Game in Japanese


The Koala Game

Grade: 1 to 6
Target English: Please, Thank you etc. 

This is a cool game for smaller classes. You need to prepare 2 or 3 small cuddly toys. Koalas are cool! 


1. Sit the kids in a circle. 

2. Teach them "Please" i.e. "Koala please" 

3. Pass the koala to a kid who says "Koala please". 

4. The kids then pass the koalas amongst themselves. First of all a kid says "Please" and then receives the koala from the previous player. 

5. Now the teacher introduces "Thank you". 

6. Repeat as before, but this time after receiving the koala, the child says "Thank you" 

7. Now the teacher introduces "You're welcome!". And repeat again. 

If you have Shockwave installed, you can try out the "Online Koala Game" here!! 

You need Shockwave to use this feature!

If you don't have Shockwave, you can download it for free by clicking here

  
 

During the practice sessions, the teacher can introduce several koalas so that lots of kids get to practice. 

This is a really effective game if you give personalities to your cuddly toys. This game was developed by Will, who has the "cute Koala" and the "fat koala"! The fact that the animals have names also seems to make the kids respect them more and take better care of them!! 

This is a good game, but don't overplay it! 

Whilst the teacher is close to the kids, it's a good way to do pronunciation practice, as the kids can clearly see the teachers mouth! 
 

And yes, I do know that's not a koala at the top of the page - you try finding a cute animated koala on the web, it's not easy! : ) 

(I still haven't found an ostrich for the ostrich game either!) 

Anyway, try it, it's a good game! 



Readers' Comments

by Rachel Melville

I play a game similar to this, but with big bouncy balls instead of koalas. I put the kids in teams and they line up in their teams. The first child in each team has the ball. They pass it to the next child using the target conversation (Here you are, thank you, you're welcome etc.). Then the first child sits down and the second child gives the ball the next person and uses the same conversation. The first team to have everyone sitting down wins.

Once the kids get the hang of this, I extend the game by getting the last child in the line to run to the front when they get the ball and they start again. When the first child is the first in line again (everyone has run from the back to the front once), the team can sit down.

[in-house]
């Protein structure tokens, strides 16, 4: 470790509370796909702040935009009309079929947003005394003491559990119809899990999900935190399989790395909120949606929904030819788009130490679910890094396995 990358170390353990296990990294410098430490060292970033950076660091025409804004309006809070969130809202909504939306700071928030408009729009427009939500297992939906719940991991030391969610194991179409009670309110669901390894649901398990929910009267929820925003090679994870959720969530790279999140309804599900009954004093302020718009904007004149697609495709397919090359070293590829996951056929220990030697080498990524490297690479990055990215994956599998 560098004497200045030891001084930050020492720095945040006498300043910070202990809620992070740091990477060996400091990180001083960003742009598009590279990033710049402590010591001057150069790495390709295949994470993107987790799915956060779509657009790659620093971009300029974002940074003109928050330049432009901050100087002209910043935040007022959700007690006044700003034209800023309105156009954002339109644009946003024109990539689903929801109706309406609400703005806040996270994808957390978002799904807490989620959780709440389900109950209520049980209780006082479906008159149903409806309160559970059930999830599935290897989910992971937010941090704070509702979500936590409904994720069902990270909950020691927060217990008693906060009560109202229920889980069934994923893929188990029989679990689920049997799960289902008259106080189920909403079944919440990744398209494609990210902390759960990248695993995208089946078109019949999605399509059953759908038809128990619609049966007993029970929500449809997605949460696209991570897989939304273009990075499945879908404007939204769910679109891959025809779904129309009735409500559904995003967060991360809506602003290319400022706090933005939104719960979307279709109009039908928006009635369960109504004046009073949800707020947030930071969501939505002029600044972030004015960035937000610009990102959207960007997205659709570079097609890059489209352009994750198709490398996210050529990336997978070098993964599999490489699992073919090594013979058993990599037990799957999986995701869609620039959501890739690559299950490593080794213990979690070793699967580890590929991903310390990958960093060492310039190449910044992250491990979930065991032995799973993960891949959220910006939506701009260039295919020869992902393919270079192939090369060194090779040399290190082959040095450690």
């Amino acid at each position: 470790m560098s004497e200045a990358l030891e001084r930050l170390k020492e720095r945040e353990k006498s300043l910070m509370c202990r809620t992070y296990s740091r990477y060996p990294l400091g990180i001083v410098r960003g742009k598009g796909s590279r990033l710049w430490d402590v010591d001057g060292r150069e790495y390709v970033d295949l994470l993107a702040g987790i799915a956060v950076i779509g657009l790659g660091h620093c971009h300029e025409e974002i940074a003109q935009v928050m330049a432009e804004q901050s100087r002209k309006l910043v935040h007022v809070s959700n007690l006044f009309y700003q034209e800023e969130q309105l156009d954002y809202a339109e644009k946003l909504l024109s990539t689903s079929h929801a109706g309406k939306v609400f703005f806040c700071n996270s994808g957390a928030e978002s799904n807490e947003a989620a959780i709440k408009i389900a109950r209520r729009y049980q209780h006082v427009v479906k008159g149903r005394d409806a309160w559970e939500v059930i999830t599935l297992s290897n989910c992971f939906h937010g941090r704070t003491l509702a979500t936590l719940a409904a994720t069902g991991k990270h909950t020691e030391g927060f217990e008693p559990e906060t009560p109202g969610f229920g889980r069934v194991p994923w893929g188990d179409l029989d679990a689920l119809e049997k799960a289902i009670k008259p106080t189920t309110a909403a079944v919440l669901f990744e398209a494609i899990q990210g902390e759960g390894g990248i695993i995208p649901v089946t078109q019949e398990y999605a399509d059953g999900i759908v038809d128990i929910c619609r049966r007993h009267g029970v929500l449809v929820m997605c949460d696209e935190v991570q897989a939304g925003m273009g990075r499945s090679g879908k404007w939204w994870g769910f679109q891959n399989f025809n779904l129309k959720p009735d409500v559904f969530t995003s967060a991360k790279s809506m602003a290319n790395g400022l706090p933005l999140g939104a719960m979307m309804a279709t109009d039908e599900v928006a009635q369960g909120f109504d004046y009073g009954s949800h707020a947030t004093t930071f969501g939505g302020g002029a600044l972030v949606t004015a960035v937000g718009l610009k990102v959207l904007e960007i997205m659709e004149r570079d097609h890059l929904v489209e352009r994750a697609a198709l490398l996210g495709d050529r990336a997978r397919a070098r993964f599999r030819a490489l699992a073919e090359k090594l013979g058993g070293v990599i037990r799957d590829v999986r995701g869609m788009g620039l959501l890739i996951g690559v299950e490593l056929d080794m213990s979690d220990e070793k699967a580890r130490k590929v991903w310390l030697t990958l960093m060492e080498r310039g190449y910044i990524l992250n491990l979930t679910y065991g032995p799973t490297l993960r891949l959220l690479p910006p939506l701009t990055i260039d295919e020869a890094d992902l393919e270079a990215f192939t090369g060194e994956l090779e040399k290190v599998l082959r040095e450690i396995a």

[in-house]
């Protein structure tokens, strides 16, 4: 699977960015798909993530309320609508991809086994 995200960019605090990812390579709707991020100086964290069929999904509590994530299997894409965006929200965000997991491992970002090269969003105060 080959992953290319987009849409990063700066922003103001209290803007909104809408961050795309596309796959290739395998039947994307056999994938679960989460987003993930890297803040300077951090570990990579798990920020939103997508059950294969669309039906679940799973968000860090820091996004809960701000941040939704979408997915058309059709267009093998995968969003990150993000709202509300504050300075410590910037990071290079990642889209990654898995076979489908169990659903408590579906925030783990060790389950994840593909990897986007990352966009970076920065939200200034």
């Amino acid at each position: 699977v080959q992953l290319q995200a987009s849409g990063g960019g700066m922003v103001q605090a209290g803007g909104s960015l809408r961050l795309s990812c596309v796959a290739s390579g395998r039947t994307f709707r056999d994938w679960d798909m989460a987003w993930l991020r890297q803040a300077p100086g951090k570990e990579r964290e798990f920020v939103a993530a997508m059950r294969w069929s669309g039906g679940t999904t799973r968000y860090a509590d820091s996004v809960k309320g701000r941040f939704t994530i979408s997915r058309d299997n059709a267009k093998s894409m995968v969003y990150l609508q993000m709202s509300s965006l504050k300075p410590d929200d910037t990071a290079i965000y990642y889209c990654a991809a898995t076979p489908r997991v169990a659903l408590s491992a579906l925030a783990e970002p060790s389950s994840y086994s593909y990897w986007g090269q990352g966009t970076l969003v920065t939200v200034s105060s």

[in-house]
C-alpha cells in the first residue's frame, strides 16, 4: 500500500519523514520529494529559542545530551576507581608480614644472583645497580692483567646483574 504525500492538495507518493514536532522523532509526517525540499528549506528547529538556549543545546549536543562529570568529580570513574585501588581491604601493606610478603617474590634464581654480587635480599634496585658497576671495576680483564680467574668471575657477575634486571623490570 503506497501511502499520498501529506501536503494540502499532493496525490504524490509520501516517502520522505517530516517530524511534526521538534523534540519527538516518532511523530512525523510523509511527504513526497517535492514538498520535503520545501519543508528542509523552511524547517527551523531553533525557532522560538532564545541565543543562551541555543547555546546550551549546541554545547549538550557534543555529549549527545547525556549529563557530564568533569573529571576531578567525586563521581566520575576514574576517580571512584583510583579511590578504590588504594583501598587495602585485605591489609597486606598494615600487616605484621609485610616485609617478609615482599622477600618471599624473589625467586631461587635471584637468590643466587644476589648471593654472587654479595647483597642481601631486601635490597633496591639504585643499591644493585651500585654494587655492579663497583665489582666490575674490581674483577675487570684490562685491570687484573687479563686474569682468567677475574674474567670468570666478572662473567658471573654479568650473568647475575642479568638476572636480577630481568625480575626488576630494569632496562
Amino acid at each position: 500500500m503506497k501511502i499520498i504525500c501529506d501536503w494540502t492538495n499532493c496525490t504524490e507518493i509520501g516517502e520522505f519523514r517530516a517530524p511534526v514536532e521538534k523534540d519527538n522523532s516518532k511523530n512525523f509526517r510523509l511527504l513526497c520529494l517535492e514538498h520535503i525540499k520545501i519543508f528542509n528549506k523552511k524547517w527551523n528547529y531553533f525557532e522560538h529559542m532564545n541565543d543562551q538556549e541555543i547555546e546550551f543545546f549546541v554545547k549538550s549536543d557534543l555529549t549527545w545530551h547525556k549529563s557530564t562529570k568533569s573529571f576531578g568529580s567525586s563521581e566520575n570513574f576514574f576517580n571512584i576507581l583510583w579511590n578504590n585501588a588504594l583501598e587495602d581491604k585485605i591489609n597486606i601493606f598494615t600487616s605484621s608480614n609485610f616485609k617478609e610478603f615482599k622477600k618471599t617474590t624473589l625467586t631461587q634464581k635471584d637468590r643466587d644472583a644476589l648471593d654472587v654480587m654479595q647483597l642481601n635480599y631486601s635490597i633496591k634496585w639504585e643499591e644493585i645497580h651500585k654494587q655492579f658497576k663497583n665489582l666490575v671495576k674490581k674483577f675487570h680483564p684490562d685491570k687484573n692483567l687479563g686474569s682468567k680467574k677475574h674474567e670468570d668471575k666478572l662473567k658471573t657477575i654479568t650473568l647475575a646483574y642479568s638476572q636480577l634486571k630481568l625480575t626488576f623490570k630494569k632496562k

The kids love this game as they get so competitive they don't even realise that they are speaking English. The team mates help each other too, so it's very student centered. I have also used this game to practice other questions and answers (eg. How old are you? I'm six.) and have always found that it works well and is a great way to get the students to remember the target language.


Readers' Comments

by Stephanie

I also do this with passing different objects, or cards representing objects.  (I tried to do this with stationery objects but got scared to see the kids throwing pencils, pens, scissors and such at each other as they "passed" their objects down the line, so I made picture cards instead).

You can do the conversation where the student at the back of the line picks a card, then the kid in front of them asks "What's that?" The kid with the card replies "It's a pencil"  But I always have the second kid pretend that they couldn't hear what the kid with the object told them.  Usually I just ask them to say "What???"  but it could be "Pardon/excuse me/ whatever you think would be useful and fun for them."  So the dialogue ends up like:

"What's that?" 
"It's a pencil." 
"WHAT??!" 
"It's a pencil!!" 

The pencil card is passed to the one who asked the question, and the child in front of them then asks "What's that?" and continues.  Once the card gets to the first kid in line, they run to the back of the line where the stack of other cards is waiting, and they start again.

The kids tend to get quite dramatic with their "WHAT?"  and very emphatic when they have to repeat "It's a pencil!!" and it's nice to get them to say that part twice - more practice!  You can also do it in a circle, like the koala game.  Gets pretty hectic, but they seem to like it!




 


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